# Charlie Harvey

#580

Comparison craziness Yeah, because you don't know the difference between equality (==) and strict equality (===) operators, right?

The type of not a number is, well, a number. Sensible. It's a subtype of number.

Well at least that means it ought to be equal to itself, right? Yeah, I agree this is weird, but it's just intended and specified like this in the ECMA specification.

So, what is a string then? String is a primitive type, it's not an object. So the instanceof operator can't be used.

How about a really big number first of all. Wait. What? Hopefully small numbers make more sense. It's a standard float number specified by IEEE 754. You can't expect it will handle so huge numbers. It can't also be precise when counting with decimal numbers, because some of then can't be expressed using the binary system.

I guess not. I bet that max is still bigger than min though. Maximal and minimal numbers can be accessed using the Number.MIN_VALUE and Number.MAX_VALUE. These function return minimal and maximal numbers of the given numbers (using arguments). So for example Math.min(1, 2) gives 1. The algorithm is also using the Infinity number as a maximum value for comparing. That's why Math.min() without arguments return Inifinity. It's its initial value.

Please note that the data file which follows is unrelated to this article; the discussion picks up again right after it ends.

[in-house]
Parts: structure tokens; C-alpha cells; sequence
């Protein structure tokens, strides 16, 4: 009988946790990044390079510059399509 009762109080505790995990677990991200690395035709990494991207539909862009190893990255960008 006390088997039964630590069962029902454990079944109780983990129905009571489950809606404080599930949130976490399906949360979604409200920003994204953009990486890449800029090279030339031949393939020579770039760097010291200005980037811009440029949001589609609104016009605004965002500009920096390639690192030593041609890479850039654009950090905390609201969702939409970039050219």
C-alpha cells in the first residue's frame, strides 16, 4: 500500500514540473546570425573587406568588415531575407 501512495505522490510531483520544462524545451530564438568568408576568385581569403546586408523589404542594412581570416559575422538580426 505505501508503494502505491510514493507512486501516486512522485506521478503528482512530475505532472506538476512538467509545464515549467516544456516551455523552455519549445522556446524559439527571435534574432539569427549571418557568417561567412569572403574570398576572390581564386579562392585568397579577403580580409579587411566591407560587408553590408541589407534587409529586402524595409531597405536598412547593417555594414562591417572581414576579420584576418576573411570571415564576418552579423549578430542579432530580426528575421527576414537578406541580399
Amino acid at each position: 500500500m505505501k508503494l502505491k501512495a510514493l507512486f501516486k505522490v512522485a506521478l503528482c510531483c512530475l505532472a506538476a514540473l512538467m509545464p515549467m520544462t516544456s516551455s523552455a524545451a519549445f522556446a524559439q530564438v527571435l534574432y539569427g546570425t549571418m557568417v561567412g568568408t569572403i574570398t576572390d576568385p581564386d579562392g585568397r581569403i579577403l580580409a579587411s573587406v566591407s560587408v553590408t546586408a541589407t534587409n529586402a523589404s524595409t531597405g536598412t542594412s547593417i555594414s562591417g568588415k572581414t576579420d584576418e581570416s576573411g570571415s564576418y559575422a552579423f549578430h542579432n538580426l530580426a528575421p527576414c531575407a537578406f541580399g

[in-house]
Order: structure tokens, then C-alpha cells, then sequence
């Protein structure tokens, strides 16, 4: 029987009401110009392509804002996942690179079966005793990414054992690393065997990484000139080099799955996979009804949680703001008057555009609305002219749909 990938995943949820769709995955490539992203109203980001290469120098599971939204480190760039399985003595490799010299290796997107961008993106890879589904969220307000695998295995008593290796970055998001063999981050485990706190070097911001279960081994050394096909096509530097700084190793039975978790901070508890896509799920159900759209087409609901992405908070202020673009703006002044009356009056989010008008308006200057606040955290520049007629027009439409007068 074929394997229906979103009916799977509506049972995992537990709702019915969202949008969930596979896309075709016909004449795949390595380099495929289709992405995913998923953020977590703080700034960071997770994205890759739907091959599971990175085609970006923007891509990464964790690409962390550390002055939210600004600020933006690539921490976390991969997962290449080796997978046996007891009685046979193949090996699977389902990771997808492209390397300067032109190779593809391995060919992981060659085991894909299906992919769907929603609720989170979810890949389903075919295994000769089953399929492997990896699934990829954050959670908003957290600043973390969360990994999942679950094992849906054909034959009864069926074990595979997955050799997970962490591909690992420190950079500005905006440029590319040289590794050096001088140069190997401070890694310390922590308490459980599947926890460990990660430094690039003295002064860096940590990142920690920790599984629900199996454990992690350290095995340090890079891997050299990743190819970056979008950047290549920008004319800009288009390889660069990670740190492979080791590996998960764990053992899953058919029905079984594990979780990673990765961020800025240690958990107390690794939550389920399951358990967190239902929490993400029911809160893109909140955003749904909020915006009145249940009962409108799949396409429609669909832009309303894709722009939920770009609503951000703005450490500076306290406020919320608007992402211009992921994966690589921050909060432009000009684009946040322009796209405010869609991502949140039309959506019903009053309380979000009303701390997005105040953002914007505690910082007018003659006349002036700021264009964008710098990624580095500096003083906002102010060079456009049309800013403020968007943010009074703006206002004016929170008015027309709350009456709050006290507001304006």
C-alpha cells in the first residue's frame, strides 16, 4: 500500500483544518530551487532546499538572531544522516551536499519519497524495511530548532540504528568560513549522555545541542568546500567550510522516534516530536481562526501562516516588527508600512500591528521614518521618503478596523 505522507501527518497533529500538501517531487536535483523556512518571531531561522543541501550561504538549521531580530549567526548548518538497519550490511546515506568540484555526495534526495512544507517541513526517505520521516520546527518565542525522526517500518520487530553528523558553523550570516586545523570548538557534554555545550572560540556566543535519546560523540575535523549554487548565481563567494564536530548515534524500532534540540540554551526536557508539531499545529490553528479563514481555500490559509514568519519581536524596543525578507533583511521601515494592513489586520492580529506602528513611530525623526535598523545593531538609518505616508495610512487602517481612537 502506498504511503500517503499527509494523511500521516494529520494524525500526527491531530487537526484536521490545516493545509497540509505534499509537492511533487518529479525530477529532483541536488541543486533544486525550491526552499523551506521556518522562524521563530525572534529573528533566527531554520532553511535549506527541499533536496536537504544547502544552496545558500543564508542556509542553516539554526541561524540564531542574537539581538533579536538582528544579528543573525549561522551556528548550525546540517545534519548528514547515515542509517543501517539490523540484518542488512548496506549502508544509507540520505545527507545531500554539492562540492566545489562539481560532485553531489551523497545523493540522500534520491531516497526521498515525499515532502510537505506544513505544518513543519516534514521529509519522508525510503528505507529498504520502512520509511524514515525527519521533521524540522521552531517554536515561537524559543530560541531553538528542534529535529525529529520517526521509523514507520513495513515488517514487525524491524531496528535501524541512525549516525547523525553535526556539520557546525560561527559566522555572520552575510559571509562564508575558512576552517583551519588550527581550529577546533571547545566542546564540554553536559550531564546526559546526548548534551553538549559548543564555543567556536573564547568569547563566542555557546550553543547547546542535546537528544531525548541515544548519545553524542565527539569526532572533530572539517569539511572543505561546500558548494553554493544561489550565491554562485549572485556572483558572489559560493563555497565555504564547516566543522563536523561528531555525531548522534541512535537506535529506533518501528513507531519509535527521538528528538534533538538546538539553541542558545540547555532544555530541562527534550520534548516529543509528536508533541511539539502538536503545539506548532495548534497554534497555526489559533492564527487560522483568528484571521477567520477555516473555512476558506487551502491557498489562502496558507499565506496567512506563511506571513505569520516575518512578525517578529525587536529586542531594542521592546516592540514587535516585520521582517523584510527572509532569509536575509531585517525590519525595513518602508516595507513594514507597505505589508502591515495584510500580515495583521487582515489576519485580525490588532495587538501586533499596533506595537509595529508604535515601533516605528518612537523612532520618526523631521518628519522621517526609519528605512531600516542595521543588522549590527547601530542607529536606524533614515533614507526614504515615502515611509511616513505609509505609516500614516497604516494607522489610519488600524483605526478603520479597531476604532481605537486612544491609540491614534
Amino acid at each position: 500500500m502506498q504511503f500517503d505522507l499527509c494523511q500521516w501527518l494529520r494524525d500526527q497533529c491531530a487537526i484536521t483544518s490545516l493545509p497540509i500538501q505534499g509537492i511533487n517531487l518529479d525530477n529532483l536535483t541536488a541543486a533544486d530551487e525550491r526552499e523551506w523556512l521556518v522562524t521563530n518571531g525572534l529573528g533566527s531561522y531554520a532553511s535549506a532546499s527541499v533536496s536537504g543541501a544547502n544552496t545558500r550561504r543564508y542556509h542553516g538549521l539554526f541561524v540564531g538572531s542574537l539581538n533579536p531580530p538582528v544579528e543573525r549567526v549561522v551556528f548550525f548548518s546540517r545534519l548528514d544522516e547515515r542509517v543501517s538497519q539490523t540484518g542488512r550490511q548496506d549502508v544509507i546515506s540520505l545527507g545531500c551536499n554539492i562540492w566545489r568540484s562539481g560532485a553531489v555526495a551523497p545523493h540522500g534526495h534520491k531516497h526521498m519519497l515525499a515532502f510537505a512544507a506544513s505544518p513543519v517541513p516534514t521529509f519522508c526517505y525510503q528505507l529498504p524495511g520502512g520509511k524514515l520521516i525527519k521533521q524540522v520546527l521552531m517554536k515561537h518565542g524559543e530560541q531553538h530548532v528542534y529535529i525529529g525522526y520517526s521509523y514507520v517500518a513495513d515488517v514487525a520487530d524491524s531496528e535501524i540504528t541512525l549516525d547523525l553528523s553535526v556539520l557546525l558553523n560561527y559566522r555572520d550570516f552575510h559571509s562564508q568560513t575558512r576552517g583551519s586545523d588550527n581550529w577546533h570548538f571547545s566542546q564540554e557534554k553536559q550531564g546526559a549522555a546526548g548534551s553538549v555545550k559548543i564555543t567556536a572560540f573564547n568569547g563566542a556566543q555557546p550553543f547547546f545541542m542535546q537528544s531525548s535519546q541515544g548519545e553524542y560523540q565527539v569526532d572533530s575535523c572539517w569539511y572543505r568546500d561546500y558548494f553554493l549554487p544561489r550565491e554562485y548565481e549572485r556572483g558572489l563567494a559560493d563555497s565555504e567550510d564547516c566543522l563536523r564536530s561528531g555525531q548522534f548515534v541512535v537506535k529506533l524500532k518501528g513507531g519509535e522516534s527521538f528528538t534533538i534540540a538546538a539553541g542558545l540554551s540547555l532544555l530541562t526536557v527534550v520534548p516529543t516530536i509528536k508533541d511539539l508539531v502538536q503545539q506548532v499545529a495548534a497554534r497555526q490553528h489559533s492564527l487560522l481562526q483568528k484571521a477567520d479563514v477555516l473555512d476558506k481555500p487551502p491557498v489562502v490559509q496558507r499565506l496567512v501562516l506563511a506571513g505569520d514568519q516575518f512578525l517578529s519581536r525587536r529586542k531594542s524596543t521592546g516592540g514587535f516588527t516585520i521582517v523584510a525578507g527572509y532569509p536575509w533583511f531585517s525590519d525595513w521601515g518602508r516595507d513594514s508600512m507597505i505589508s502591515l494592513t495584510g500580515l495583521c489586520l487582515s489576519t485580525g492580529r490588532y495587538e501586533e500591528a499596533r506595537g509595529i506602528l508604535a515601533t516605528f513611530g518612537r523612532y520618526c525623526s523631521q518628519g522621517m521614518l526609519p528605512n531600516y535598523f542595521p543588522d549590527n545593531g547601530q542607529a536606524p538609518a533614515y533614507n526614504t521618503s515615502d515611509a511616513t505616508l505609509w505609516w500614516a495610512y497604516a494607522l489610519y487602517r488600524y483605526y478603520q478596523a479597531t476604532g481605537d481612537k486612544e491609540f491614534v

Calling + on an empty array and an empty array gives the empty string. Who knew? The plus operator isn't used for concatating arrays. It's used for adding strings and numbers. Deal with it.

An empty object and an empty array gives, ummm, 0. That's not actually and object. `{} + []` means empty block and then `+[]` which converts the empty array to number. However `({} + [])` or `variable = {} + []` really means what you would expect and returns the same as the example above.

Whereas an empty object and an empty object is not a number. Which is true, I suppose. The same problem. When you have a real expression both are objects and so the result is "[object Object][object Object]".

Ah. It looks like true is equal to one. Iâ€™ll just check. Wow, now you discovered the strict equality operator. That means `true == 1` will also surprise you?

See if you can work out what this will evaluate to Why would you write anything like this in a real app? Every language supports a simillar bullshit.